• A pool of water that poisoned my characters when I drank it
  • An old warrior who offered to join my party
  • A creature called a "toxic giant."


Clues from the walls suggested that I should put the old man first in my party and he should "light the way." Others informed me that only poisoned characters could defeat the toxic giant. So I put the old guy in the number one slot, poisoned everyone from the pool, killed the giant, and got a torch from it. I gave the torch to the old feller, which revealed a secret door, behind which I found the wand segment. Woo-hoo.

Earlier in the level, I solved a rhyming riddle to get a hint as to the next dungeon I should explore: Fanskar's Fortress. This was confirmed by the Sage, who for a bundle of gold told me where it was, which was nice except I already knew from having mapped the wilderness. That's where I am now.



The creators made the game a little more tactical by putting distance between your party and the enemies (check out the first screen shot above), forcing you (or the monsters) to "advance" towards each other before you can engage in melee combat. I keep getting into fights with liches and mages in which they repeatedly summon monsters, and I spend a combat round killing their summoned monsters. Then they summon more. Round and round we go, with spellcasters remaining outside melee range, and you can't "advance" towards them as long as there are other monsters closer than they are. My only options are to invest in ranged weapons, but these take precious spaces in your inventory slots, or to cast the MEME spell, which yanks them into melee range but costs a boatload of spell points.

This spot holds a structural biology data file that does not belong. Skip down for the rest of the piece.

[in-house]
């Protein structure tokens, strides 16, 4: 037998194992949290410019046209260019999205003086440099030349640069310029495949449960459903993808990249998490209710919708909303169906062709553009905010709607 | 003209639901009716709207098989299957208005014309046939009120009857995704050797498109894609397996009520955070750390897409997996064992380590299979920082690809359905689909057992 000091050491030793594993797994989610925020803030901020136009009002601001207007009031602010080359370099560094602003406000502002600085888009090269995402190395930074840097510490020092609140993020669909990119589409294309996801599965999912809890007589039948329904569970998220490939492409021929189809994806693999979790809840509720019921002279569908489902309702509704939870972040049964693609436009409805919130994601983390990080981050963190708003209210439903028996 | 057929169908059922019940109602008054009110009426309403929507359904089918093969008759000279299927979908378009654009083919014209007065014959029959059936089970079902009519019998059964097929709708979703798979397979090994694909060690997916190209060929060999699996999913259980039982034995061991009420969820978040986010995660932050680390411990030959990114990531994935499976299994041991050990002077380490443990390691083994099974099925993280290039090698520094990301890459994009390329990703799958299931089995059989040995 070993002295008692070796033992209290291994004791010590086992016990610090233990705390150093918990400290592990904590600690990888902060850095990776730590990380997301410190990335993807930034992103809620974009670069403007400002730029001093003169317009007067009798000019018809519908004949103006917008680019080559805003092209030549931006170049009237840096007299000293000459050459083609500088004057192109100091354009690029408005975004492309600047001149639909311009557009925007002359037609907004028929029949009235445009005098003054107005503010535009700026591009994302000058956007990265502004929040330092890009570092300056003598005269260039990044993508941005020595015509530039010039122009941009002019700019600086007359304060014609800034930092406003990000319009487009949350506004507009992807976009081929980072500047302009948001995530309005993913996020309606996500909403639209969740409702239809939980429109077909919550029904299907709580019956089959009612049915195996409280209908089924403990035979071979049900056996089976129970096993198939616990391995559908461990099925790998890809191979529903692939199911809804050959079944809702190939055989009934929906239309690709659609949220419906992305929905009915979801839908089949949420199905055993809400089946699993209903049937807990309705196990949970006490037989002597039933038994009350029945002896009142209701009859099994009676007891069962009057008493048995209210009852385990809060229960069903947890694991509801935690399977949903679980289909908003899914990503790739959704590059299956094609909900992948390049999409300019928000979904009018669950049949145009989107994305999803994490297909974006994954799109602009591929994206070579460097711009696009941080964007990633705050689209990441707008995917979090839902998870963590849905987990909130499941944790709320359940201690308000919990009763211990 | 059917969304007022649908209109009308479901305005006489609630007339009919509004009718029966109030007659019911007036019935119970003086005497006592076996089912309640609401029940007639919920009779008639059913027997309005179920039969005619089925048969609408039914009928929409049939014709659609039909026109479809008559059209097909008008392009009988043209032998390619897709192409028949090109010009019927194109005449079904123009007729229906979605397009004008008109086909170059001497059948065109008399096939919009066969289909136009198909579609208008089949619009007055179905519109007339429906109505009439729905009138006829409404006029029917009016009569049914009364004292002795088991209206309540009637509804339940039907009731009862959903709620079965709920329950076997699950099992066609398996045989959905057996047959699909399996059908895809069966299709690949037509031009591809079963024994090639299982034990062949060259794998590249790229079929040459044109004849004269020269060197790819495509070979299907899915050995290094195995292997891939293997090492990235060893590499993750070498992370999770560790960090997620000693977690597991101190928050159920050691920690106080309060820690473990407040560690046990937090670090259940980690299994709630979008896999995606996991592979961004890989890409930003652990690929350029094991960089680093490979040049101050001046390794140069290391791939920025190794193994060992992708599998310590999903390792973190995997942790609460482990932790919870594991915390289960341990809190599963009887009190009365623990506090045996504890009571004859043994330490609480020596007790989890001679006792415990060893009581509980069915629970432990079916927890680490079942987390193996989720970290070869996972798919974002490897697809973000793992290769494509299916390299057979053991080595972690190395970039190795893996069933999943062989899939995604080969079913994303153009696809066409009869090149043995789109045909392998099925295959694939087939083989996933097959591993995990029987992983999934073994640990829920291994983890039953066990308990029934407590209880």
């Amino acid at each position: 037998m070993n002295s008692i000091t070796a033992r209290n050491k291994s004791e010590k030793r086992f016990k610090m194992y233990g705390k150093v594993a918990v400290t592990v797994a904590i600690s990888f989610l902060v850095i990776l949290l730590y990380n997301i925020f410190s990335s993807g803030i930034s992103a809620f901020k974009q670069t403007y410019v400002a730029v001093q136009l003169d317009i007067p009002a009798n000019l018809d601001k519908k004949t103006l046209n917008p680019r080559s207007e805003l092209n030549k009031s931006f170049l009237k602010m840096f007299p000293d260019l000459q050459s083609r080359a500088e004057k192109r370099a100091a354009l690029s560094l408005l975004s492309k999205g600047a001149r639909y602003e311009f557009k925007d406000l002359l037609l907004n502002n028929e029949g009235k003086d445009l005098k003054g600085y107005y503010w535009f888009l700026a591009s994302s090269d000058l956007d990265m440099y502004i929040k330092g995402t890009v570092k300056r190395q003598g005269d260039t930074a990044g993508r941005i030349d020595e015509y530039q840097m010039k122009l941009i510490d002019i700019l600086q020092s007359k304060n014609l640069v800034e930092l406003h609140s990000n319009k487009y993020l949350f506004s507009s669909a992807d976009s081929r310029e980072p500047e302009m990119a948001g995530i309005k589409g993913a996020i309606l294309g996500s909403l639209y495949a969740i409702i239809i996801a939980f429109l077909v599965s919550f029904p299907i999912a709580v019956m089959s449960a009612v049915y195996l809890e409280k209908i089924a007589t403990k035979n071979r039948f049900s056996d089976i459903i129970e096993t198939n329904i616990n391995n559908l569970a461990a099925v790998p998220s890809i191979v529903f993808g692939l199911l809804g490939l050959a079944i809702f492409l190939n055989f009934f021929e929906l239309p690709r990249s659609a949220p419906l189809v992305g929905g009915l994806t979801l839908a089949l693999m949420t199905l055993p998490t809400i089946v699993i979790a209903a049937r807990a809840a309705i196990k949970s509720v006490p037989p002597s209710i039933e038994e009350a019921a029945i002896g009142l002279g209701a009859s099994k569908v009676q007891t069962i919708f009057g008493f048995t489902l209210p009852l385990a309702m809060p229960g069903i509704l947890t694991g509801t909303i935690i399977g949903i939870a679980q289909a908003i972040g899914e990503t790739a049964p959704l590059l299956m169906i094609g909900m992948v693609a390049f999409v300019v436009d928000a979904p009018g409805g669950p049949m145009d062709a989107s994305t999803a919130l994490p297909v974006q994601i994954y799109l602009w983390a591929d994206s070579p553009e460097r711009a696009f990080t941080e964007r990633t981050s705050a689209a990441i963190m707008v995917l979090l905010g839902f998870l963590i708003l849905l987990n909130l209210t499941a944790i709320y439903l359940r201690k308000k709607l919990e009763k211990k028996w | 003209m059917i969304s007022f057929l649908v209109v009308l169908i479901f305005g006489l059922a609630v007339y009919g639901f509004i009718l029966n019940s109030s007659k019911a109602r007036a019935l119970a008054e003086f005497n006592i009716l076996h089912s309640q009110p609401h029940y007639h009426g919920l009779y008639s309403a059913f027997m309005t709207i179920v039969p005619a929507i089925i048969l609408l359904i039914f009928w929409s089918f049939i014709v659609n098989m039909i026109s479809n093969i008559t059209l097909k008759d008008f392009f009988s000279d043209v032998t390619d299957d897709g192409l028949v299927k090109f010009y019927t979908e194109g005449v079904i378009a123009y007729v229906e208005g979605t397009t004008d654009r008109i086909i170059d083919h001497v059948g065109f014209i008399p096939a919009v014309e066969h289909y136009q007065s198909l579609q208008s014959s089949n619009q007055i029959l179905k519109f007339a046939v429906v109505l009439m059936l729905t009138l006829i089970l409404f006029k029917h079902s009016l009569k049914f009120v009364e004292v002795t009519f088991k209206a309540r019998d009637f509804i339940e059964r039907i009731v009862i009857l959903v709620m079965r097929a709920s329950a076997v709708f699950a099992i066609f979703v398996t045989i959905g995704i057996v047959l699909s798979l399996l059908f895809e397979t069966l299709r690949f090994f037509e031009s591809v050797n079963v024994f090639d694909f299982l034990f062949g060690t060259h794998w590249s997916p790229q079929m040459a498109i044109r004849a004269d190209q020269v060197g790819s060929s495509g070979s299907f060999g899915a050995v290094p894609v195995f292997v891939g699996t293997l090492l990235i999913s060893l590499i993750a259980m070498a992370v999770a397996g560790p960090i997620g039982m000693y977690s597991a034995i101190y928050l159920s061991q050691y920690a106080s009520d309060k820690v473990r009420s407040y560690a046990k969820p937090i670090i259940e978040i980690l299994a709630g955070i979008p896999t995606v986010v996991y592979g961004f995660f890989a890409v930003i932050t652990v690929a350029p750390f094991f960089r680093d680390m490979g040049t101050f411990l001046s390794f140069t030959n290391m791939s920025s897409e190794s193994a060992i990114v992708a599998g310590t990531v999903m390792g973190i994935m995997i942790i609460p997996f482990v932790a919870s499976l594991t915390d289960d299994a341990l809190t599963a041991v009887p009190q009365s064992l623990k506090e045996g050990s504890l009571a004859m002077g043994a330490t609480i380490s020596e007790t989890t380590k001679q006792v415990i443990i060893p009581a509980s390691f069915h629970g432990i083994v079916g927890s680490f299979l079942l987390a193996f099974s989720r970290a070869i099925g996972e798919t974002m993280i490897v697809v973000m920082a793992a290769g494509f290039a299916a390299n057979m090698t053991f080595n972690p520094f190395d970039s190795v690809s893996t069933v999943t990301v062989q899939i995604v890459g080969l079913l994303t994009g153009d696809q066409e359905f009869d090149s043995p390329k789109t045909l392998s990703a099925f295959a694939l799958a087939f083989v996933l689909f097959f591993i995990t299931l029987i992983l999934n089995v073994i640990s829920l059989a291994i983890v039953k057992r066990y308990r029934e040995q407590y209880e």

Yeah, so even I'm going to vote "meh" on this posting, but that's really how I feel about the game. It's extremely linear and repetitive, and the endless combats are annoying. Character development is nil: my spellcasters already have all the spells and my other characters' stats are maxed. I get a few hit points and spell points for each level up, but that's it. I feel like I should be enjoying the tactical combat more, but I'm just not. I don't know whether it's me or the game, but I'll give it a few more days and move on if it still doesn't click.

Wednesday, June 23, 2010

Game Economies

Morrowind, otherwise one of the best CRPGs I've ever played, has the most idiotic economy of any modern game. At the beginning, you're so poor that you can barely afford your first chitin sword. You're hauling wooden buckets and oars from a nearby cave for the few pennies that you can get for them at Arille's Tradehouse in Seyda Neen. You're burglarizing houses and stealing pillows. This is fun and challenging, and it's a real reward when you can buy your first mortar and pestle or decent stock of arrows.

"A plate, a cup, a fork, and a candelabra?! Soon I will be able to afford a pair of steel boots!"